"JAR" By Luca Turin
My disparaging comments on niche fragrances a few months back had the expected result: an imperious e-mail reached me two weeks later pointing out the existence of a perfume firm I’d never heard of: JAR, situated 14 rue de Castiglione, bang in the posh middle of Paris. A little research revealed that this was the perfume wing of a nearby jeweller of quasi-mythical status. Judging from an exhibition catalogue I have obtained, JAR’s jewels are fairytale stuff that makes you wish you owned Brazil. When jewellers make perfume (Boucheron, Van Cleef et Arpels, Bulgari), it is usually because they have a big name and want to generate some cash flow. But that can’t be JAR’s reason since his entire customer base can (and probably does) fit in the Ritz, and the perfumes are if anything even more confidential than the jewels.
I called up for samples, and eventually got hold of the complete collection, beautiful engraved flasks inside purple suede pouches. Gossip led me to expect something weird, and weird is what I got. JAR fragrances are uniquely shocking, and I have delayed writing this article until I could begin to understand why. Most normal Perfumes are symphonic: the idea is to blend materials the way a composer blends sounds to achieve something which is more than the sum of its parts, with the parts no longer perceptible. But JAR’s perfumes aren’t normal. They were clearly composed by a guy who spends his days picking out rubies from a box and laying them one by one next to a huge pearl. Gemstones don’t mix, God forbid, they just glow like mad.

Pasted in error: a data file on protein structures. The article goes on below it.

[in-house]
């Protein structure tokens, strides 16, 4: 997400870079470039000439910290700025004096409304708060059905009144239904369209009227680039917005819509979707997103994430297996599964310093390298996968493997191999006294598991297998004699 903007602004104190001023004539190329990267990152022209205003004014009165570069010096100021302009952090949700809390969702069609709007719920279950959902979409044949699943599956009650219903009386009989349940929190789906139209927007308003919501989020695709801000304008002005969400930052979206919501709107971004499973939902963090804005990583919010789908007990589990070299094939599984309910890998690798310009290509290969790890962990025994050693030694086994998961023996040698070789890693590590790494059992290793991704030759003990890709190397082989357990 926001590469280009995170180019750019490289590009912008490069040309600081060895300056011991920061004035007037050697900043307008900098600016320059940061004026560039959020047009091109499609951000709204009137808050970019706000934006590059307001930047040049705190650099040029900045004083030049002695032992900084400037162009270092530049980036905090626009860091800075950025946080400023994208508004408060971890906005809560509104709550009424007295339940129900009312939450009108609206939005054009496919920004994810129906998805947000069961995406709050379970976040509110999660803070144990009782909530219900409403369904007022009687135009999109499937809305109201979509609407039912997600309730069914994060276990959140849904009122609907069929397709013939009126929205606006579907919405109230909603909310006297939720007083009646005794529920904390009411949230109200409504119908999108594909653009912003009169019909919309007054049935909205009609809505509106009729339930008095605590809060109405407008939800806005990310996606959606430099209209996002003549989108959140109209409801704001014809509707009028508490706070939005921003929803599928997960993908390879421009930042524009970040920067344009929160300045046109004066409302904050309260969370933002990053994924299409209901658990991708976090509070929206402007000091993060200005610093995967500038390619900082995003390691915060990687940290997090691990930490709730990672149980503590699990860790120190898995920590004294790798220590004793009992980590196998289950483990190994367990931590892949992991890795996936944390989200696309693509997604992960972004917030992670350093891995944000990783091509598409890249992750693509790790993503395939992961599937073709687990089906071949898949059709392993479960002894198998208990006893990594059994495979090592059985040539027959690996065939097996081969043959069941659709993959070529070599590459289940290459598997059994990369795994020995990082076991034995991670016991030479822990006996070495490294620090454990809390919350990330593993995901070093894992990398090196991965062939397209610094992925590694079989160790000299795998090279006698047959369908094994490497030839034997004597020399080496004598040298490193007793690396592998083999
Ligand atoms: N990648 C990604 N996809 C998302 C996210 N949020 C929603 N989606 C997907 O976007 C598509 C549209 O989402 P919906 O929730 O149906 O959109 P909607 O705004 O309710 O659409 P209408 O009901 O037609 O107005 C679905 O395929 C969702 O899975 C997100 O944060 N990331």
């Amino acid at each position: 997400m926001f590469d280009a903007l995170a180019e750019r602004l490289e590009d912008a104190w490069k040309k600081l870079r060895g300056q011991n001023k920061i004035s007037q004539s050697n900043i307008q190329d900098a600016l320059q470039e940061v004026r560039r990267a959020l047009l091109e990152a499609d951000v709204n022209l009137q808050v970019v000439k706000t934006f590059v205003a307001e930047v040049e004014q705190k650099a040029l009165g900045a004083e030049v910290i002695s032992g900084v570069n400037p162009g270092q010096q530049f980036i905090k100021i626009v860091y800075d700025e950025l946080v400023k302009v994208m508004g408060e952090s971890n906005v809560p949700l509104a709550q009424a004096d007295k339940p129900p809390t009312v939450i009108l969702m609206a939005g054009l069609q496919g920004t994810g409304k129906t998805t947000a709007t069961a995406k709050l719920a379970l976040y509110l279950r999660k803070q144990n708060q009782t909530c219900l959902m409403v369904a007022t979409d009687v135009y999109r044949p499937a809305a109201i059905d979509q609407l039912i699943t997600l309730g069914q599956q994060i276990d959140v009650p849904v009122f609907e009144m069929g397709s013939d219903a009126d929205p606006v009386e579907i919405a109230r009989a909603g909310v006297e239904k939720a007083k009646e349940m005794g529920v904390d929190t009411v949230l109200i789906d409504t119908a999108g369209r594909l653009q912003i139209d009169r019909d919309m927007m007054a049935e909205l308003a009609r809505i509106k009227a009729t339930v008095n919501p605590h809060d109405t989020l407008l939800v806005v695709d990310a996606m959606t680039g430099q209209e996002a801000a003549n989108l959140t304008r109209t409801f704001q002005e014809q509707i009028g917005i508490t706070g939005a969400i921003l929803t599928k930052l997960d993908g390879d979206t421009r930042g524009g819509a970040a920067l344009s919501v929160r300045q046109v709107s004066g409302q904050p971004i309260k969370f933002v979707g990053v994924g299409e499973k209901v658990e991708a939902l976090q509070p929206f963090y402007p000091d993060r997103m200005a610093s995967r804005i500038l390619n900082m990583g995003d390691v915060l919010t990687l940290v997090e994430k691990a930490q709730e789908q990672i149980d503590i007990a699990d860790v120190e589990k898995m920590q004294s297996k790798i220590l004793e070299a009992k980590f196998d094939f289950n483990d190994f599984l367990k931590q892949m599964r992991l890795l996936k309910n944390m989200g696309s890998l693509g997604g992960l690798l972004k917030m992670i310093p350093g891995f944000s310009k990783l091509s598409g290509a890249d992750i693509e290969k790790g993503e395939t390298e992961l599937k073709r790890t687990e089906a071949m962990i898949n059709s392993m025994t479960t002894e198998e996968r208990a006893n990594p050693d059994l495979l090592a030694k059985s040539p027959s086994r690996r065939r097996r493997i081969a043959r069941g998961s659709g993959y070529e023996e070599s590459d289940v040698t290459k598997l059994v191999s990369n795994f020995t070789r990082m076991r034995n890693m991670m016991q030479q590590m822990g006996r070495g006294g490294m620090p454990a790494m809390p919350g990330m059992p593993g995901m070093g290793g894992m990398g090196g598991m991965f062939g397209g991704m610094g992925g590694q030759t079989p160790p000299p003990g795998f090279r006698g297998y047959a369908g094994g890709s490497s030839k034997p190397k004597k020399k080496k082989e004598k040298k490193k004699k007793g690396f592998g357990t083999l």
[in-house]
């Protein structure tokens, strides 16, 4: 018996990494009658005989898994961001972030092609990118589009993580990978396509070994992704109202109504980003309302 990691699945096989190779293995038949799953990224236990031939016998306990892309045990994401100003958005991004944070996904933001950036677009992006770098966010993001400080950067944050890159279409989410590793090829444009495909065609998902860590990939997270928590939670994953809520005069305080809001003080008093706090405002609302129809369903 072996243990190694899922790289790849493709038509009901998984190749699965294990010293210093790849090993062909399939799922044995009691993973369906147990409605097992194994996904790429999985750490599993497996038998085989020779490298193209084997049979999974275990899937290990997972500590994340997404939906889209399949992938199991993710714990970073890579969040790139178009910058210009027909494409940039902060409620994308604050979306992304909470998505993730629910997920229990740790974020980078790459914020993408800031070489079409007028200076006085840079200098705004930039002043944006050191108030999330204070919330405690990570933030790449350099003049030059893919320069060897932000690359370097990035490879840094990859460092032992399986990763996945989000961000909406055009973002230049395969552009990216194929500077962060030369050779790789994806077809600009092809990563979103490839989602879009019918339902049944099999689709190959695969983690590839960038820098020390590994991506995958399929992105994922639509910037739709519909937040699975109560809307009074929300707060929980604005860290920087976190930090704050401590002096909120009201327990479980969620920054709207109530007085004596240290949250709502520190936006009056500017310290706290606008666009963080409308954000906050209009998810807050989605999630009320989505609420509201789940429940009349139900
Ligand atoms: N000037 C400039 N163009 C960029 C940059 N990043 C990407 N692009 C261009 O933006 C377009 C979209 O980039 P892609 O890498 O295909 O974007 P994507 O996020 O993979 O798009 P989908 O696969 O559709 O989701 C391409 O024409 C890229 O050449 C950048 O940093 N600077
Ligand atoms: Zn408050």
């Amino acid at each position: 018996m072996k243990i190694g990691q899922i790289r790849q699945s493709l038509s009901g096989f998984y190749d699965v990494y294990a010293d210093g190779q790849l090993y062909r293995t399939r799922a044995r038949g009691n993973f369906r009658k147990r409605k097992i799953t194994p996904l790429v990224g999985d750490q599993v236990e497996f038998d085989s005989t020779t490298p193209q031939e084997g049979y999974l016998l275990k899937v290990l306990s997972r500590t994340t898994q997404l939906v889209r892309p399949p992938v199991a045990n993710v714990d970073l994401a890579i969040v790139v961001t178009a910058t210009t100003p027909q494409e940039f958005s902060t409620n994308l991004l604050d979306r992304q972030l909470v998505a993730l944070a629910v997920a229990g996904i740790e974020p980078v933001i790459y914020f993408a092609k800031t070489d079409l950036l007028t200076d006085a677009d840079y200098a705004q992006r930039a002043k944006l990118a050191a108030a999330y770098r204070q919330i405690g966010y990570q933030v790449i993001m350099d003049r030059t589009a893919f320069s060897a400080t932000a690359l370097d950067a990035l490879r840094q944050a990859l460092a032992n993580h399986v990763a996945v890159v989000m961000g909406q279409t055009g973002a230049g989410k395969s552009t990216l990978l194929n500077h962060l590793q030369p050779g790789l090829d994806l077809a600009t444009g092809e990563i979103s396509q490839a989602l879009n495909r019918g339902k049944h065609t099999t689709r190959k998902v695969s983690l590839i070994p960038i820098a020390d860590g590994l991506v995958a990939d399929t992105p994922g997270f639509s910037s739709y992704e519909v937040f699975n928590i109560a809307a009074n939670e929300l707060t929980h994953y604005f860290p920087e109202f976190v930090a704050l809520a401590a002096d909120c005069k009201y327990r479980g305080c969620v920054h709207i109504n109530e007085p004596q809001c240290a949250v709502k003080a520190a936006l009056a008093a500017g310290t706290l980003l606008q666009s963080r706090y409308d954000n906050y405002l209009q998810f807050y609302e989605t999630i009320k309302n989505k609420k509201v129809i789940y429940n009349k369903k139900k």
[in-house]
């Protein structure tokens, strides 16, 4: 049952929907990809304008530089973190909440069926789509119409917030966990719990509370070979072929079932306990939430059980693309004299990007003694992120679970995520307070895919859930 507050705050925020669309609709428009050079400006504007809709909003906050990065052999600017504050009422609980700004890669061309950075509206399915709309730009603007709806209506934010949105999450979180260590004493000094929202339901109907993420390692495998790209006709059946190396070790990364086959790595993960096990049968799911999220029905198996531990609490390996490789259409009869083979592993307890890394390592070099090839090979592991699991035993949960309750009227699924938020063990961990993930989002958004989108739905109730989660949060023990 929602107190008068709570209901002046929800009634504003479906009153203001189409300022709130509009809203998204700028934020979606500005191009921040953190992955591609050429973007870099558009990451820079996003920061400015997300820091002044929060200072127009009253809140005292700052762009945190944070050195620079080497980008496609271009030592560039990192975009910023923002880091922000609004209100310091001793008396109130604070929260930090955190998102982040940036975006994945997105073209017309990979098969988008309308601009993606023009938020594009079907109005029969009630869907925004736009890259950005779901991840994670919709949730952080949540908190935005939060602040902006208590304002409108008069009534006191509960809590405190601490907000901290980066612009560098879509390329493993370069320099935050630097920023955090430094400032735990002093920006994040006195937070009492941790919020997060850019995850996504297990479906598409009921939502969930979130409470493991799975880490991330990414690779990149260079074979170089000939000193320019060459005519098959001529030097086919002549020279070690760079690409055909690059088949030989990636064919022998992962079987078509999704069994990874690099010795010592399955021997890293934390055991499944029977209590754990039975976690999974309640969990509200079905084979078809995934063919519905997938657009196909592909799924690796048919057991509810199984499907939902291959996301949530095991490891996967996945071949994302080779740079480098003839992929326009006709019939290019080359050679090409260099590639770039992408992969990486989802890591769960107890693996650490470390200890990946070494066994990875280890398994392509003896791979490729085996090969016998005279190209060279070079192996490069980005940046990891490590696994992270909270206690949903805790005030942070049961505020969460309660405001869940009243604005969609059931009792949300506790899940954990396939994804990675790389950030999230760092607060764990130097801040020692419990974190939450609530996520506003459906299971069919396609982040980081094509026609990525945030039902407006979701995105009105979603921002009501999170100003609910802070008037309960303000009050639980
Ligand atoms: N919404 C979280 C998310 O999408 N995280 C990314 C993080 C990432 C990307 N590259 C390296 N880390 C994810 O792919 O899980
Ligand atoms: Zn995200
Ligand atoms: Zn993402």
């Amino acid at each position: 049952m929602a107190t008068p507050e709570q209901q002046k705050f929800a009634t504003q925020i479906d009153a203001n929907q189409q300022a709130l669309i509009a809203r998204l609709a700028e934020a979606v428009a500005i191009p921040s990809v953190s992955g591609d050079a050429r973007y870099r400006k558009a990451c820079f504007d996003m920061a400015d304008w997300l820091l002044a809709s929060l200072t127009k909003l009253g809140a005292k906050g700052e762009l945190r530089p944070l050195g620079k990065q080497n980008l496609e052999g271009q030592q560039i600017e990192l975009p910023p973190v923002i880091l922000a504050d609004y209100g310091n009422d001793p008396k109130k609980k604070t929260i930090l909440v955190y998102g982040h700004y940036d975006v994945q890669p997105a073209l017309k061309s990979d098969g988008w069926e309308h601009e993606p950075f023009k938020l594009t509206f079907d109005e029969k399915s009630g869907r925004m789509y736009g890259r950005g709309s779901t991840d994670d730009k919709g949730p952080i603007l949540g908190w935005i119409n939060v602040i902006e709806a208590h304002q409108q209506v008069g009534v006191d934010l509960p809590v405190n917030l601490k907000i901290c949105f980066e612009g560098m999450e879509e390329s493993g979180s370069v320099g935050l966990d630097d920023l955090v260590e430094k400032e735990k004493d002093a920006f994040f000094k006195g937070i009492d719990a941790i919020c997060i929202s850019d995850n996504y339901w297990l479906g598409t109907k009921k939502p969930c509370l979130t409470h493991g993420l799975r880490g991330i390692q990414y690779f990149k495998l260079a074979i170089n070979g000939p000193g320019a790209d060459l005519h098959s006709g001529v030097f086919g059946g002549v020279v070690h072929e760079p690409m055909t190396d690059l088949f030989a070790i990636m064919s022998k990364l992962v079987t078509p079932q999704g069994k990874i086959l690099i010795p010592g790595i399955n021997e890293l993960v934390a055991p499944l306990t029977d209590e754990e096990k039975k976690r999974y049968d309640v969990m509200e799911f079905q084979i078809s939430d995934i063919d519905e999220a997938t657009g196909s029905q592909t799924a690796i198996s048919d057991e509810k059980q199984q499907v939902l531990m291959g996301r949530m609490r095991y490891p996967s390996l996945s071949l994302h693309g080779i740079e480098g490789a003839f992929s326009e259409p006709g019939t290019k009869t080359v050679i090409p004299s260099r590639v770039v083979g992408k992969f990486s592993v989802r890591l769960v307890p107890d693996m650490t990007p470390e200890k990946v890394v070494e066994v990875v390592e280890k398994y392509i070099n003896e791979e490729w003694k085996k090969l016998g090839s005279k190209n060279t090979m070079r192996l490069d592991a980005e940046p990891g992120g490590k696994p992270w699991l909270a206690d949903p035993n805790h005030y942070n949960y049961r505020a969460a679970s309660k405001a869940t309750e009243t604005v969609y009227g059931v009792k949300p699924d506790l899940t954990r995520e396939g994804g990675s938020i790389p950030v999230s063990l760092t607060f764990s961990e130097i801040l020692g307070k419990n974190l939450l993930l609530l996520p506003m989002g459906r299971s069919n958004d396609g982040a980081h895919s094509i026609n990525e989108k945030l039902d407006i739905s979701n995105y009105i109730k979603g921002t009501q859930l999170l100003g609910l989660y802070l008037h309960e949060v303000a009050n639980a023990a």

Same with his fragrances. Instead of the usual expert blend we get sensational raw materials juxtaposed and set, all in full view under the bright lights, for maximum effect. They range from the merely grand to what Wodehouse’s Jeeves, straining for understatement, would have described as "a bit sudden". If you visit the store, a good starting point might be Golconde , a huge oriental with the cheekbones of Joan Crawford and the shoulders of Esther Williams. Once you have got used to the idea, graduate to Jarling, the sweetest, most poisonous heliotrope note ever devised. Give that one a few weeks to sink in properly, then go back and ask to smell the fragrance with no name, the one with forked lightning engraved on the bottle. Clue: tuberose and pear. If you’ve hankered all your life for André Breton’s beauté convulsive, your search is over.